About 25-30% of all food globally that is produced is wasted, which makes up 8-10% of human-caused carbon emissions according to (IPCC 2019), an intergovernmental panel that provides reports on climate change.

Reinhart said it would be best to first create a contract with Harvest Power, and utilize their facility as the UCF campuses get acclimated to using a food waste program. Then begin the process of anaerobic digestion to campus that is scaled to fit the demand. She said it would be appropriate to offer it to the community as well.

McPeak said UCF also could create a contract with Harvest Power independently, as the City of Orlando did.

The concern this fall, Swiersz said, was connecting with all the different facilities on campus. Then gradually the student body on the importance of separating food waste from other types of waste because of the issues contamination can pose for contracting facilities or bringing the digester to campus.

The final plans in implementing accessibility of food waste bins to the large student body haven’t been decided yet.

McPeak has reached out to UCF’s downtown campus as it’s within the city limits about implementing the food waste program offered by the city, but due to construction, conversations have been halted.

Orlando’s sustainability office’s food waste program that launched in 2015 was based on a promotional campaign to increase awareness on the positive or negative impact of where people put their leftovers, said Chris Castro, a UCF alumnus, and director of sustainability at the City of Orlando.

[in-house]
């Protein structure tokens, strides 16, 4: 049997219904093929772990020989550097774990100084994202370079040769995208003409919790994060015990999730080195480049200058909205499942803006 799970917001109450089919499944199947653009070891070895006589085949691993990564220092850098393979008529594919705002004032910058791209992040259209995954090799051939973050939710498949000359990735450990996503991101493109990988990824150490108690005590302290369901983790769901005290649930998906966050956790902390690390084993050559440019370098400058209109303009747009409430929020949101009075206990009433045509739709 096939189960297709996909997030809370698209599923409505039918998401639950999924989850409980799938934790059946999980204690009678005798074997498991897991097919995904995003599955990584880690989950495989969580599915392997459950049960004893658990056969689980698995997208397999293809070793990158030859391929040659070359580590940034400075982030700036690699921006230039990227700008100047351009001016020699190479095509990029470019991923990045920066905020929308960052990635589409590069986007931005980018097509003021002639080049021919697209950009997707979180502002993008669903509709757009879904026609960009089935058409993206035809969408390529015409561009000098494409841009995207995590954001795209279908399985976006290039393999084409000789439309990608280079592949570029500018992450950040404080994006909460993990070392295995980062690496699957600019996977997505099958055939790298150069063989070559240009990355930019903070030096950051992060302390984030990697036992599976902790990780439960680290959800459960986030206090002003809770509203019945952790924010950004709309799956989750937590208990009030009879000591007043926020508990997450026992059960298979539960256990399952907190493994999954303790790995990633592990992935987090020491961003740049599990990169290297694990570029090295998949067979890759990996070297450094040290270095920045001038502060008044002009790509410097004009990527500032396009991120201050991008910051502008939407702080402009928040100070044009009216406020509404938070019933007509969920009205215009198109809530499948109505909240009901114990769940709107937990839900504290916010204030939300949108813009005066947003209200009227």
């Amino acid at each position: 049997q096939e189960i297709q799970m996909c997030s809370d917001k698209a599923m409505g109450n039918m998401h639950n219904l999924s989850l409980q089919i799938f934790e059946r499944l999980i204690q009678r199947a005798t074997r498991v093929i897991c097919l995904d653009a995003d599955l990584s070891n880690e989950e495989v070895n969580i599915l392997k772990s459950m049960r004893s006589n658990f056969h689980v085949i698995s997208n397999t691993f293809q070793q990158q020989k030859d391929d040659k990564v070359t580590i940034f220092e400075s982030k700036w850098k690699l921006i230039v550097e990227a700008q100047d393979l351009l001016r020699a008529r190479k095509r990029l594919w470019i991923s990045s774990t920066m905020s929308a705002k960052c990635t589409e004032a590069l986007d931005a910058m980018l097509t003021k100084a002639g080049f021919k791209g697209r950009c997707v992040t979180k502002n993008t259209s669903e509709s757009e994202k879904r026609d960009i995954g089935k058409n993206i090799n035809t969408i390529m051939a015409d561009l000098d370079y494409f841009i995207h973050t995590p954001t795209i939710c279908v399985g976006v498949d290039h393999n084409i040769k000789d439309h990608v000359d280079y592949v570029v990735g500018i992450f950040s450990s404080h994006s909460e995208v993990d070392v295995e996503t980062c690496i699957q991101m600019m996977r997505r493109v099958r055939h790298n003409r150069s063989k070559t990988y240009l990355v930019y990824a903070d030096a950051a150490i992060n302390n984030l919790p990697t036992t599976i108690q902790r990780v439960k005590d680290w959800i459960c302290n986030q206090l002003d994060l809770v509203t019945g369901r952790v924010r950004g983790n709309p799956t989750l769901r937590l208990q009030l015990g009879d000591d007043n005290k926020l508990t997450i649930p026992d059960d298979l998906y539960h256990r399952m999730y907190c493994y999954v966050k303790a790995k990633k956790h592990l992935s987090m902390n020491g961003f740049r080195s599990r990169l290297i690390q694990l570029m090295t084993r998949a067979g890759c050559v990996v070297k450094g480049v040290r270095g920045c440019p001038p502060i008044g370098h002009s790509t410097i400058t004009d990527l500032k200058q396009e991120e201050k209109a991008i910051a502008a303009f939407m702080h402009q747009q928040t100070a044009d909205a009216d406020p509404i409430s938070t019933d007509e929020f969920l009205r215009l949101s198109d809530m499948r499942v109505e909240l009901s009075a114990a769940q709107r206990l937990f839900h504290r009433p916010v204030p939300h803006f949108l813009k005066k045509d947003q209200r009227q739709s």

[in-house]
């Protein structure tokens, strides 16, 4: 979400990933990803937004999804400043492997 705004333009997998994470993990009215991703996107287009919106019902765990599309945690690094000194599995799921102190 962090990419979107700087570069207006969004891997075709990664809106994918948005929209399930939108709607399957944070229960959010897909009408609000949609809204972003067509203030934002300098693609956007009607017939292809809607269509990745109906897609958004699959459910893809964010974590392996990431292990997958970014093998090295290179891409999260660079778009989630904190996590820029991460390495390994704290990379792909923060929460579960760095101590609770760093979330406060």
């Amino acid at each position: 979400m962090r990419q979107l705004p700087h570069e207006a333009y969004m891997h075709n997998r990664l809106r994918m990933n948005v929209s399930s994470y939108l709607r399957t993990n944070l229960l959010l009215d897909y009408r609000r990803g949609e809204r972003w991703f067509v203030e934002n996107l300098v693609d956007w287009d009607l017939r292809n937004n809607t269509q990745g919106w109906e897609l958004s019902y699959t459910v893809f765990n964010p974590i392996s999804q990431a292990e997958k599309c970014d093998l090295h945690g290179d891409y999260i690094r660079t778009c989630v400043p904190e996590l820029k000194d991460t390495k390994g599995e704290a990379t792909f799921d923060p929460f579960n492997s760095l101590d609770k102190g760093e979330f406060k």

In addition to the public’s awareness of the impact of landfills, McPeak said there needs to be more recycling infrastructure in terms of more facilities and higher capacities.

Of all of Orlando’s garbage, 30-40 percent is food McPeak said. The city’s current goals are to make compost locations more accessible.

Castro said his goal in the next five to 10 years is to offer a curbside food waste collection program. The long-term goal Castro said, is eventually diverting all of Orlando’s food waste from a landfill.

“In the long-term vision is for us to achieve our goal of zero waste in landfills by 2040,” Castro said. “The goal that we set out for is that all products that we’re consuming end up being recycled or refurbished.”

Castro said the most efficient way to implement a campus program would be to start with UCF’s dining services in a controlled manner. Castro suggested the restaurant cooks should begin the program and then UCF students and faculty.

Anaerobic digestion has not yet been widely adopted in the South Eastern U.S., Orlando is the only city in the South East that has an anaerobic digester.

The city of Orlando charges $140 for twice per week pickup for their five food waste bins at Valencia College’s West Campus.

Castro said a successful program requires the support of faculty, transportation staff, the food service provider, and on-campus student organizations.

“We have to redefine the word garbage,” Castro said. “Garbage is a bunch of commodities. They’re a bunch of resources that we had turned into a product.”

Correction: A previous version of this article had Mohsina Mahmood’s last name spelled incorrectly. It has been updated to reflect the correct spelling of her name.